(NaturalNews) Healthy intestinal flora bestows resistance to intestinal disorders such as constipation, diarrhea, diverticulitis, irritable bowel disease, ulcerative colitis (UC), Crohn's Disease, leaky gut syndrome, autoimmunity, and colon cancer. However, due to massive use of antibiotics in modern medicine, water chlorination, antibiotics in agriculture, environmental heavy metals, mercury amalgam fillings, sterilized foods, and recommendations to eat unnatural amounts of fiber, our gut flora are continuously under attack. This assault ultimately leads to dysbacteriosis*, leaving us susceptible to all the intestinal diseases listed above.
Over 400 distinct species of microorganisms inhabit the human digestive system, comprising over four pounds. This diverse internal ecosystem influences and directs our health in many ways. The benefits include:
-Broad-spectrum anti-microbial activity to protect the bowel from pathogens.
-Enhancing intestinal barrier function.
-Regenerating intestinal mucosal lining and lymphoid tissue (involved in immune surveillance and response to pathogens).
-Modulating the production of pro-inflammatory cytokines.
-Modulating the immune system by interacting with the lymphoid tissue, priming macrophages and natural killer cells, and increasing anti-body (IgA) production.
-Facilitating absorption of minerals.
-Creating nutrients: Vitamin K, Vitamin B12, biotin, and Folate.
-Converting thyroid hormone to its active form.
Intestinal disorders stem from some degree of dysbacteriosis. Years of intestinal abuse usually starts with constipation and progresses to more serious intestinal disorders. Unfortunately, the current model of care treats intestinal diseases once they are fully realized and the chances for improvement are diminished. Standard treatments are misguided because they do not fully bear in mind the importance of intestinal flora
As an example, UC is a chronic, inflammatory disease with ulcers of the mucosal lining in the colon. The condition is characterized by low hemoglobin count, low serum potassium, and irregular mucosal structure- exactly the conditions caused by dysbacteriosis! However, standard medical treatments rely heavily on pharmaceuticals like steroids, salicylates, anti-inflammatories, and broad-spectrum antibiotics. When standard treatments ultimately fail, surgical resection of the colon (colostomy) is ordered.
A study published in the Journal of Gastroenterology used a novel approach to treat UC called fecal bacteriotherapy (FBT) based on its success with other intestinal disorders. For this procedure, stools were collected from healthy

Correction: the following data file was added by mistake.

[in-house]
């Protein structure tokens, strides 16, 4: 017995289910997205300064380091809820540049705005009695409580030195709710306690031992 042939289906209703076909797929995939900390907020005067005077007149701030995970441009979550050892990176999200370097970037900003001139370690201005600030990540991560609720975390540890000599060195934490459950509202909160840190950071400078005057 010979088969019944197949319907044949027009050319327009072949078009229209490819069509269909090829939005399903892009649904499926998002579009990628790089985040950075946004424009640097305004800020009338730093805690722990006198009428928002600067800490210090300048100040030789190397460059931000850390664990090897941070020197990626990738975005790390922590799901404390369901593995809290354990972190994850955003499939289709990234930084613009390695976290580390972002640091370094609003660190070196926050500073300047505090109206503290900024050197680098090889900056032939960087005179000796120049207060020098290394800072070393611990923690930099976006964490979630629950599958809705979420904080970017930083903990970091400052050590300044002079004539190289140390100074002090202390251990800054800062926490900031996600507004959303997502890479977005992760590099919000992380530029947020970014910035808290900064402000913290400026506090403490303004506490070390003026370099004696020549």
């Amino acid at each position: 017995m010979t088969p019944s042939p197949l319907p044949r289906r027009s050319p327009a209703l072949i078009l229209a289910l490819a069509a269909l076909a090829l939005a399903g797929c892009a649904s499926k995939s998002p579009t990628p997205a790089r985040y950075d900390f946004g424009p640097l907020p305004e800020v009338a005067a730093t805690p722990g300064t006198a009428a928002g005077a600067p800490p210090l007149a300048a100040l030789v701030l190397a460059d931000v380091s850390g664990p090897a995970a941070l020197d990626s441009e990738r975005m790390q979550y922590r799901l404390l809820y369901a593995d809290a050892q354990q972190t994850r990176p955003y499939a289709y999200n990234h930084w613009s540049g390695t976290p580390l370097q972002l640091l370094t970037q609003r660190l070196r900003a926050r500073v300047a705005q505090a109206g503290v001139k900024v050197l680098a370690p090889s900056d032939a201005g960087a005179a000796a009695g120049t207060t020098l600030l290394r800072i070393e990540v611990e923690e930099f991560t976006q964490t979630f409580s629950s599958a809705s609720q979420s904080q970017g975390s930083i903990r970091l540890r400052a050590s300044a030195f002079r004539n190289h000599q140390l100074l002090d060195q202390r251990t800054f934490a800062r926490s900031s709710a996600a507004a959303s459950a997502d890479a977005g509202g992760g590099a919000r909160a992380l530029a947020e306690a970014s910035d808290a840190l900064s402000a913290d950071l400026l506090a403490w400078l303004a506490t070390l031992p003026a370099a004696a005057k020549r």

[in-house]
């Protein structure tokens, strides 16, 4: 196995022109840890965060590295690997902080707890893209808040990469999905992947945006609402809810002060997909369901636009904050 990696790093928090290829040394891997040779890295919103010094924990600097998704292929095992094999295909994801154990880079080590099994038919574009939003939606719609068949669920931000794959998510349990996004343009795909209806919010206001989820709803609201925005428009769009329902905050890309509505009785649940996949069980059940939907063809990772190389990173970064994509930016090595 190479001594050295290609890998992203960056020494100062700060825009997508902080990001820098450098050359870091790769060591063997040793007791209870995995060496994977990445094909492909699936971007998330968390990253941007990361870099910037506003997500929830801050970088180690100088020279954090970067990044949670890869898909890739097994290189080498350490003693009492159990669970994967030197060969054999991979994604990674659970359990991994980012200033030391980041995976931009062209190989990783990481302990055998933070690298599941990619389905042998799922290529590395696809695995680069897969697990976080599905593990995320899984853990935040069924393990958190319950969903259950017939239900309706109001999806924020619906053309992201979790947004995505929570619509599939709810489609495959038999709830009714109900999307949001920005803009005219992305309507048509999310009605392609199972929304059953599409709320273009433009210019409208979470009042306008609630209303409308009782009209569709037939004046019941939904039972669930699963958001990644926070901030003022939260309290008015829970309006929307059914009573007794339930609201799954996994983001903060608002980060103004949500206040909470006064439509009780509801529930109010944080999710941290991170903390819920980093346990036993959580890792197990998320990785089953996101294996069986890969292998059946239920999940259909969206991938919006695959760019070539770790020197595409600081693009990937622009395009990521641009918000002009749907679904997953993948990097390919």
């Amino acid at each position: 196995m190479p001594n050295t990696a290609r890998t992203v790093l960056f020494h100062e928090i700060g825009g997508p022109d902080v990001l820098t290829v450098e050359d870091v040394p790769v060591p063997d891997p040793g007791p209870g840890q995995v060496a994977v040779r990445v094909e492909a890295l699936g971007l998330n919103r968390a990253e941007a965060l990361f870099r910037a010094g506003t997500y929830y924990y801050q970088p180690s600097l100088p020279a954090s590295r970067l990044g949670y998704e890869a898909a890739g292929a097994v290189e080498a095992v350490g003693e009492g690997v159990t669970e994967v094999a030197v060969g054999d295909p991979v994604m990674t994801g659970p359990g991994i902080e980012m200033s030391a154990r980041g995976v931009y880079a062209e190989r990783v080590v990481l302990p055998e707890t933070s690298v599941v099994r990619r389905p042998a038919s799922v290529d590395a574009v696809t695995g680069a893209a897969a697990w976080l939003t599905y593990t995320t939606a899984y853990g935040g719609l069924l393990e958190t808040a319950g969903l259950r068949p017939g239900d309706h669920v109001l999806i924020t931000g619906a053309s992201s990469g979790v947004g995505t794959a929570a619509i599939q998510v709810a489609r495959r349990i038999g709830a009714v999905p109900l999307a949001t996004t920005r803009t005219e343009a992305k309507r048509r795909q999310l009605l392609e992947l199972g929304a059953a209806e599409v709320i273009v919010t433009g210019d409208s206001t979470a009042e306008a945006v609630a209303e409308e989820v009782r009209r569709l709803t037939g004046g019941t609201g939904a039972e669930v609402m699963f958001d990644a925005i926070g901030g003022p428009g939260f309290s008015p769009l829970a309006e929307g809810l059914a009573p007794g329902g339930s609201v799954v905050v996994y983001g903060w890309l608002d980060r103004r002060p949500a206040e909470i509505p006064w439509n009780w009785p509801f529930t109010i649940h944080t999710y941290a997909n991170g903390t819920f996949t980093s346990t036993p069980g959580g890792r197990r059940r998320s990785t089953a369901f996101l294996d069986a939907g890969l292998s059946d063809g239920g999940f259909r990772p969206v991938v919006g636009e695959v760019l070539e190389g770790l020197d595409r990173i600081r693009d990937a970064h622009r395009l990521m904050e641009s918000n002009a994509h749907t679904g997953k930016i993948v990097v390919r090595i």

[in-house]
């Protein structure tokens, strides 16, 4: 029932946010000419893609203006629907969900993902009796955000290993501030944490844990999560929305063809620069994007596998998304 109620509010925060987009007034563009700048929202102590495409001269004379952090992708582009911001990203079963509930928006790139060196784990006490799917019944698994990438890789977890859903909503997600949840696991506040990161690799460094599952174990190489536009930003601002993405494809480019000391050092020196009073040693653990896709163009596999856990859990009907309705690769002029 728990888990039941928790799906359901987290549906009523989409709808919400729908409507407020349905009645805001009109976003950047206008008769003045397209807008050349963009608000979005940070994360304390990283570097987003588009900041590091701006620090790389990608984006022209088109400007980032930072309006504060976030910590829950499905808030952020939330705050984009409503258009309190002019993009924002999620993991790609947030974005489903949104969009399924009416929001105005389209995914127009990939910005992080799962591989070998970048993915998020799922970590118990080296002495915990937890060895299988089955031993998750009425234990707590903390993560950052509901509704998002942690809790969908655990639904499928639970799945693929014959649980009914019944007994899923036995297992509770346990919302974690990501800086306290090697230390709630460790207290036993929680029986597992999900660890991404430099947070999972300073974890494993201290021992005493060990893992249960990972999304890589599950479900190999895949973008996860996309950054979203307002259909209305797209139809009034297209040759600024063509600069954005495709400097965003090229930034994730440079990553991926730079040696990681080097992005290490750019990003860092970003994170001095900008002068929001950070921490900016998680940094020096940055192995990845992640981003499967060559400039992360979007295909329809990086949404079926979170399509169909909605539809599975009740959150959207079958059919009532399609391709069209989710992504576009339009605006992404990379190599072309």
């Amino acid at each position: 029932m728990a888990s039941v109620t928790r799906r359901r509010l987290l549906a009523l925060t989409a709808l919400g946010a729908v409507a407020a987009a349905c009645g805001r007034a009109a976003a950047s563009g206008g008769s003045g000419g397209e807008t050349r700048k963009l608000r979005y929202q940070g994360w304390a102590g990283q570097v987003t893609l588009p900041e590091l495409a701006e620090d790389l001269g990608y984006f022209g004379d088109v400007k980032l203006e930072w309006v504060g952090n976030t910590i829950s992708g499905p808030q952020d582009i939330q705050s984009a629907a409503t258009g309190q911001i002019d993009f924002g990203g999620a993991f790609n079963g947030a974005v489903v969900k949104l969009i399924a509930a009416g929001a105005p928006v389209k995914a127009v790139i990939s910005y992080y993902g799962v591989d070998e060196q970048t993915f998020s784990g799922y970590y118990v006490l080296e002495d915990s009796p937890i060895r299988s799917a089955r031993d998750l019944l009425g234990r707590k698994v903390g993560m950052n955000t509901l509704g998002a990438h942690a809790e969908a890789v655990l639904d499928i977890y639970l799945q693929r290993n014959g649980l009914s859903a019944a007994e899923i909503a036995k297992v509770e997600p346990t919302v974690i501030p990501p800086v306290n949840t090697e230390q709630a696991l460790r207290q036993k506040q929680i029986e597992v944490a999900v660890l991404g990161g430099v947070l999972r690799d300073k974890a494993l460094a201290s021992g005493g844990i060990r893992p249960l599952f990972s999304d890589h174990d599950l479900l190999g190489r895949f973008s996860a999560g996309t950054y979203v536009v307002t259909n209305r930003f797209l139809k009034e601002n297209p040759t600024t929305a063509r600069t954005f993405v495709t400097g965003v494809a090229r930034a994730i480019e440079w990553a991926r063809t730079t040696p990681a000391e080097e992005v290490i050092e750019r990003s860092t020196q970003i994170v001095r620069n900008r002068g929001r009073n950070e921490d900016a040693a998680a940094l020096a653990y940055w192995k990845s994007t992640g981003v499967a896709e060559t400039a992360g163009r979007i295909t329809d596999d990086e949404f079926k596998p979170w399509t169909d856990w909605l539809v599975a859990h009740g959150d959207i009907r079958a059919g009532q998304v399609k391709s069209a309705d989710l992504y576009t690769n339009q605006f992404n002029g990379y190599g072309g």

individuals, and then injected deep into the large intestines of chronic UC patients.
Throughout the trial and the long follow-up period, for the first time, all subjects had a total disappearance of disease without the need for maintenance treatments. These findings were described as "unprecedented" by the researchers and "strong evidence" for further research. However, these results are not very surprising when one understands the inimitable role that healthy flora plays in the colon.
Here are some ways to maintain healthy intestinal tracts:
-Cycle through brands or take different brands in combination in order to get as much diversity as possible.
-The supplement should contain a prebiotic like inulin or FOS to help the bacteria colonize and proliferate in the large intestines.
-Consider FBT if oral supplementation does not produce satisfactory results.
2.Identify and eliminate foods that provoke allergies or intolerances, which can weaken the intestinal barrier, prevent nutrient absorption, and create inflammation (wheat proteins are the biggest offenders).
3.Moderate fiber consumption.
4.Consume raw, cultured foods regularly.
5.Stay away from antibiotics unless undeniably and unavoidably necessary. Just one course of antibiotics can wipe out GI flora. Reestablishing flora is extremely difficult.
6.If possible, remove mercury amalgam fillings and avoid overuse of silverware.
7.Filter tap (including shower) water.
* sterile gut
1."Treatment of Ulcerative Colitis using Fecal Bacteriotherapy" (Journal of Clinical Gastroenterology, 2003).
2. Pathophysiology: The Biological Basis for Disease in Adults and Children (4th ed).
3."Food Allergy" (Journal of Allergy and Clinical Immunology, 1999).
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